When I was a part of conservative Christianity, enemies were everywhere.
(Full disclosure: I’m not a Christian, but I was one – and kind of an intense one, to be honest – for 15 years.)
LGBTQ people threatened traditional family values. NARAL and Planned Parenthood threatened the sanctity of life. Popular culture threatened our purity, the mere presence of alcohol threatened our sobriety, and atheists and postmodern thought threatened our allegiance to God’s Truth.
Almost anything could be an enemy.
Strange that climate change was not counted among them.
The statistics line up with my experience. According to a 2015 survey conducted by The Pew Research Center, a quarter of all Christians believe there is no solid evidence for climate change. That’s up 14 percent from where Christians stood in 2009, when only 11 percent believed climate change could not be proven.
Of course, not all Christians believe the same thing, and some groups are more willing to acknowledge climate change than others. The most suspicious group is white Evangelicals, with 37 percent saying there’s no solid evidence for climate change.
What’s up with that? Why deny science, especially when there is a definite consensus among climate scientists?
Rebekah Jones, a PhD student in Ecology at Kent State with a Master of Arts in Religion, said Christians who are not actively working to help the environment typically fall into two camps: ones who deny climate change and ones who acknowledge its existence but don’t make it a priority.
The first group, the ones who deny climate change, are typically suspicious of science because they think it denies religion outright. But asking science to validate theological beliefs is not a fair expectation of what science can do, she said. “Science can only measure the material things. The question ‘Does God exist?’ can’t be measured by science because God is not physical.”
Those unmet expectations can lead Christians to assume scientists aren’t telling the truth. “If they think scientists are lying about an issue like evolution, they’ll distrust everything else scientists say,” she said. Like throwing the baby out with the bath water.
While Jones has encountered people who deny climate change, it is more often she sees Christians who acknowledge its validity but don’t consider it relevant.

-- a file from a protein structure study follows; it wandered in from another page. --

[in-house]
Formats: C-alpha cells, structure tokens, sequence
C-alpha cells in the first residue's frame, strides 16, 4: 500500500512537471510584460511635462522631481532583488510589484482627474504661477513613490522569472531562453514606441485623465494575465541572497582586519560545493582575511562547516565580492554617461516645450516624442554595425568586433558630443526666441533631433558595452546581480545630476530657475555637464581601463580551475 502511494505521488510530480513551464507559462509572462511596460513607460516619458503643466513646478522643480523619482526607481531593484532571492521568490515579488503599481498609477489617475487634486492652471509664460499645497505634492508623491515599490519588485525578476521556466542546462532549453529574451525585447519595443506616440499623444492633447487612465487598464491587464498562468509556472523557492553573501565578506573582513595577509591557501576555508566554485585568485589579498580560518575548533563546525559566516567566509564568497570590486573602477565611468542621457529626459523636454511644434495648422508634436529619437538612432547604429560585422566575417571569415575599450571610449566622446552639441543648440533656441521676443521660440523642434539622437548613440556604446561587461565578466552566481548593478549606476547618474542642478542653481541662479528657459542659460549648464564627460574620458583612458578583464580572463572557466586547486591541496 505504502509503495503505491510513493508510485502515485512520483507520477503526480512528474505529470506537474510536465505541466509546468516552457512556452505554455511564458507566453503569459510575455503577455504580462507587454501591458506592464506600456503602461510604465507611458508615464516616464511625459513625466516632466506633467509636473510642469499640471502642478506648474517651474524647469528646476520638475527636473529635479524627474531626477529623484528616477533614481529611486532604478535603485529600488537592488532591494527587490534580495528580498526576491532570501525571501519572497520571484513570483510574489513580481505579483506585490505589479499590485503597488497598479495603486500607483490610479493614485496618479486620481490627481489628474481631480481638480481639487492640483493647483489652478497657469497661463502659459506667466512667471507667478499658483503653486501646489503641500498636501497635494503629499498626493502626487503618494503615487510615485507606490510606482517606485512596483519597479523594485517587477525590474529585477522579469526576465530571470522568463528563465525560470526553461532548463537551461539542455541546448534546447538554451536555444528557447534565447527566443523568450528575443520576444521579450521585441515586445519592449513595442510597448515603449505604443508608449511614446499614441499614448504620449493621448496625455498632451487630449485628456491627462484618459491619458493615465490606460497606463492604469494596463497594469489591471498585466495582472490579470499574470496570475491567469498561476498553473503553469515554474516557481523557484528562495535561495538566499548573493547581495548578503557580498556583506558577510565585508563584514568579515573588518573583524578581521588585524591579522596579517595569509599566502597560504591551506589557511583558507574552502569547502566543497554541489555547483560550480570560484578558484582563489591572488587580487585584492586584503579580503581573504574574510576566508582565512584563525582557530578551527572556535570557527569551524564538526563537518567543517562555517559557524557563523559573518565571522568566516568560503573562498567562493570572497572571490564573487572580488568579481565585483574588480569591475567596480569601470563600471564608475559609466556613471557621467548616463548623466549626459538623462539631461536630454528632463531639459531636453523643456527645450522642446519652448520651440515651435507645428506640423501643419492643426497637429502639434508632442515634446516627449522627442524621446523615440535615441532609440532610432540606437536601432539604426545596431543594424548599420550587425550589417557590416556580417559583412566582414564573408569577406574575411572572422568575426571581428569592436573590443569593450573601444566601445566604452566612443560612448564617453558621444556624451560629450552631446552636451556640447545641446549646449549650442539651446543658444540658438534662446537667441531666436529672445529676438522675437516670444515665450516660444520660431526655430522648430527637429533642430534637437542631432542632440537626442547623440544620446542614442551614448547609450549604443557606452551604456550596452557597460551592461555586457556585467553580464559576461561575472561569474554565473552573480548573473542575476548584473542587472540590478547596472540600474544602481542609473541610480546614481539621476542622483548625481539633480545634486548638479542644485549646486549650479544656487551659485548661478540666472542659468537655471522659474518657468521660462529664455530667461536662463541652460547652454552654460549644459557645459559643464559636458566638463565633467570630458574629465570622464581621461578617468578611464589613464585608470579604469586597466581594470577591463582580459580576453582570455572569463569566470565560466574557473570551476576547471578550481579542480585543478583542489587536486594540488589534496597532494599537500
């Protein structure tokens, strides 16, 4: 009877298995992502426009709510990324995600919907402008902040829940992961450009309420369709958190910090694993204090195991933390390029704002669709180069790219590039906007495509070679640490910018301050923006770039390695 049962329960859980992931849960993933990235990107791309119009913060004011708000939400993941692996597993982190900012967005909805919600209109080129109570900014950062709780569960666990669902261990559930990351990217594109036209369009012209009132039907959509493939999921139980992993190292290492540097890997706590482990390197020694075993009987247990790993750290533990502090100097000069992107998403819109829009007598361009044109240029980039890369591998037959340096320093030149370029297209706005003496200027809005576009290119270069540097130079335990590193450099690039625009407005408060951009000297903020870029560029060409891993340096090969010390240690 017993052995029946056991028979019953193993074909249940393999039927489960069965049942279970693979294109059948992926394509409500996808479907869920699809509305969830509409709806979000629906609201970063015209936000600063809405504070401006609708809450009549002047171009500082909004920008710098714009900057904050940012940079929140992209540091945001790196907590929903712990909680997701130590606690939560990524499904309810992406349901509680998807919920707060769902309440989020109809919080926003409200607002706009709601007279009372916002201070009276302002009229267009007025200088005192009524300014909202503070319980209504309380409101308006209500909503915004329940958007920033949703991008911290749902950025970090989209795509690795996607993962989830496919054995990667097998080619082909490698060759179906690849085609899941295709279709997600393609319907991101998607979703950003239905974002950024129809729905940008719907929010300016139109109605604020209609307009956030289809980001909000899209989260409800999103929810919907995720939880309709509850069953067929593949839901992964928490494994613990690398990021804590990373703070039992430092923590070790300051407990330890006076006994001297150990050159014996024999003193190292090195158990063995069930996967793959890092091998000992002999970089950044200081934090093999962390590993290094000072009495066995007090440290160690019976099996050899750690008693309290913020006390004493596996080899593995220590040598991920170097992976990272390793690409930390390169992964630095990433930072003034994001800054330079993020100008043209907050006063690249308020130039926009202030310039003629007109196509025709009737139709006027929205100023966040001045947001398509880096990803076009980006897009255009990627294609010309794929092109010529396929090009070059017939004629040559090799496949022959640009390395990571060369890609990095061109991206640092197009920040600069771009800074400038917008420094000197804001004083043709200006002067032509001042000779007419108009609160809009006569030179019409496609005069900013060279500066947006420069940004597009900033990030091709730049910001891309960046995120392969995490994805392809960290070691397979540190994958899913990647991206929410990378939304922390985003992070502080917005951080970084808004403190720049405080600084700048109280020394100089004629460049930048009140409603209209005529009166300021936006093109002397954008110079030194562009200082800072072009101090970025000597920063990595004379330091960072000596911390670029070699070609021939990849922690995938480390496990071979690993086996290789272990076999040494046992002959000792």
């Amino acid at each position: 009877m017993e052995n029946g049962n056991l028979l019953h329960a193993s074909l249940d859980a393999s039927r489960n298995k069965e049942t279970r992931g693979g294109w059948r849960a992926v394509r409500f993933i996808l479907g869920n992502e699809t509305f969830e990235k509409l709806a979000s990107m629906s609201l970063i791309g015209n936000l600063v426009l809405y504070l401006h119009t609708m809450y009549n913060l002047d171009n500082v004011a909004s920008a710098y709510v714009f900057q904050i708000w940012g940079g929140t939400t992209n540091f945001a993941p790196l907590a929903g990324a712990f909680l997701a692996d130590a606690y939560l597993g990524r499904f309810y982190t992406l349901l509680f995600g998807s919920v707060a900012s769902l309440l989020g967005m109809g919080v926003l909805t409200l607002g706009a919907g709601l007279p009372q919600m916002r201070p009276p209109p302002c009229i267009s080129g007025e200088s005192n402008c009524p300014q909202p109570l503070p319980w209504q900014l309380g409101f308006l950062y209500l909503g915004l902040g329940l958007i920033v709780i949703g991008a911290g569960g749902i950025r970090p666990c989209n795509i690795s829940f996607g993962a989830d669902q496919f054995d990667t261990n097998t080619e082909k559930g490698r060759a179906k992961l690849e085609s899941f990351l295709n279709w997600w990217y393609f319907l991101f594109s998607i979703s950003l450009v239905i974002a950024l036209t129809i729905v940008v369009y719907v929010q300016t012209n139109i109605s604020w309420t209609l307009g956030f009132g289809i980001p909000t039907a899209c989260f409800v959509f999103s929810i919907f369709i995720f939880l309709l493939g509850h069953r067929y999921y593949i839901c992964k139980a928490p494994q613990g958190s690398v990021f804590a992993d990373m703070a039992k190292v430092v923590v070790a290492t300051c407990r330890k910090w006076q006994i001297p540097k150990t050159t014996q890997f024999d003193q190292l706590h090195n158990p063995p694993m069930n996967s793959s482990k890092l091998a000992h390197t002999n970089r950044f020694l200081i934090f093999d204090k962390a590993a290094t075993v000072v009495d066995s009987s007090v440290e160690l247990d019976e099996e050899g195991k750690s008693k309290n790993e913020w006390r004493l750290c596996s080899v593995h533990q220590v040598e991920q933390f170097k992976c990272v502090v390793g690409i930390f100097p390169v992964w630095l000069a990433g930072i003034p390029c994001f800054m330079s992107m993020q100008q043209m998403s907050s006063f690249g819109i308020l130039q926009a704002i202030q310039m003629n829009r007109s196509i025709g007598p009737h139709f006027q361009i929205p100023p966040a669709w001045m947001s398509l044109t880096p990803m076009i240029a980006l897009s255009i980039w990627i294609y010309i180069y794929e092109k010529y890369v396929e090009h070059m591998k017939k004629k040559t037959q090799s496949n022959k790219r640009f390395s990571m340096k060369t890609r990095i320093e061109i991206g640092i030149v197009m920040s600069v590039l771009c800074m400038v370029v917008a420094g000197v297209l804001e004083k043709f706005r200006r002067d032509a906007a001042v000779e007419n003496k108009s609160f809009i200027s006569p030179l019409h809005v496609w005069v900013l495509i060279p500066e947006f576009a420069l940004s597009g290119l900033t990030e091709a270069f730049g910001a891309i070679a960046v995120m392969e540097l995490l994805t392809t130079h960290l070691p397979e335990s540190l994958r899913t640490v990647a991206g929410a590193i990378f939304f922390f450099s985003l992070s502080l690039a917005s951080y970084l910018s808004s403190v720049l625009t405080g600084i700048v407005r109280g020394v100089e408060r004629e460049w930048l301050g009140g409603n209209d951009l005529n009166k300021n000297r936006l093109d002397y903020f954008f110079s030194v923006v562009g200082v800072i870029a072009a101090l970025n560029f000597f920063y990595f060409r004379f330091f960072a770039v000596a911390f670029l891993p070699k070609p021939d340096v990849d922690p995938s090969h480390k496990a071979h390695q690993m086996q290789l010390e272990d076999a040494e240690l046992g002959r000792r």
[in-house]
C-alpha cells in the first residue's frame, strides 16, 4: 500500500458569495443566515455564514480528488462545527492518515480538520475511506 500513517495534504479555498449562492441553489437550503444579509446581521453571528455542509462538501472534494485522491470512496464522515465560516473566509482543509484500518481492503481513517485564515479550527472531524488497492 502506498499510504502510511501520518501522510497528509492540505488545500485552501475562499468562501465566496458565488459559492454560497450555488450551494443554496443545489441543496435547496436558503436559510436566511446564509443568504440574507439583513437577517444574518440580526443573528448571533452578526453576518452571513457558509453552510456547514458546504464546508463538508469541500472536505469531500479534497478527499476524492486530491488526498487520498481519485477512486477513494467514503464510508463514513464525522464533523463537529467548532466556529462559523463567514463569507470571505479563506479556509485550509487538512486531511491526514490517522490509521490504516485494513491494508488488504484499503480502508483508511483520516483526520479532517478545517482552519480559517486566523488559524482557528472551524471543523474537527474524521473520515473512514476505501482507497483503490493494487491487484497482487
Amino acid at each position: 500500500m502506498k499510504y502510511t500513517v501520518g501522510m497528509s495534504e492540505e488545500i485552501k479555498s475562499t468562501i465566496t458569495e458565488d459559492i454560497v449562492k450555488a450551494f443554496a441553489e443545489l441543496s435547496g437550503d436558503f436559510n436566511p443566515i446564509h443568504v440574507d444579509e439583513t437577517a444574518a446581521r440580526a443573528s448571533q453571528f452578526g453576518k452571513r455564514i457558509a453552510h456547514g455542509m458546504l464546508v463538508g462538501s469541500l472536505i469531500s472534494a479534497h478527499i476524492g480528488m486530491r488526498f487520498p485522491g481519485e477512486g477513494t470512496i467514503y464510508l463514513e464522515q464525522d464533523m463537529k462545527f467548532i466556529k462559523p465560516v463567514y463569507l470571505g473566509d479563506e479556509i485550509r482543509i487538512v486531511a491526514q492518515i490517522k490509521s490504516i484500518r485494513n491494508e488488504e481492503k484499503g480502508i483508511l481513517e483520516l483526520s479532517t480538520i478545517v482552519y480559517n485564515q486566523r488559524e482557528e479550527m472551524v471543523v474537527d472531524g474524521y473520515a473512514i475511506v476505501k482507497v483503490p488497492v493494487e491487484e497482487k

One reason this might be, she said, is their belief that the apocalypse will happen soon.
“They’re not totally wrong,” she said. “Judgment Day is supposed to be this huge upheaval in the order of things — and not just the social order, but the natural order too. But something like climate change is different from the apocalypse. Events in [the New Testament book of] Revelation are portrayed as absolute miracles with no precedent. For instance, the moon turns to blood, and the mountains flatten. They’re things humanity has never experienced before, as opposed to ‘we got another hurricane.”
For Jones, who attends Episcopal services each week, it’s not clear how much of Revelation is metaphorical, but she doesn’t think theological views about the end of the world are an excuse to do nothing about climate change. “I think it’s the same as taking Jesus’s statement, ‘The poor will always be with you,’ and saying, ‘We shouldn’t help poor people.’ It’s defeatist, and it makes no sense with the entire rest of the Bible. It’s not what Jesus was getting at.”
Is there a cost to Christians’ skepticism? Is denying climate change irresponsible in that it will do harm?
Jones seems to think so. “We’re literally ruining the house we’re living in, and guess what? There’s no other houses to go to. I don’t know if Christians realize how short sighted that is. Maybe you don’t care if we ruin the earth because Jesus is coming back someday, but most of us would agree we don’t know when that someday is.”
Notably, 80% of evangelical Christians are responsible for putting Trump, the man who withdrew from the Paris climate agreement, into office. Under that agreement, the United States committed to reducing carbon emissions by 26-28% by 2025. On Trump’s watch, that won’t happen.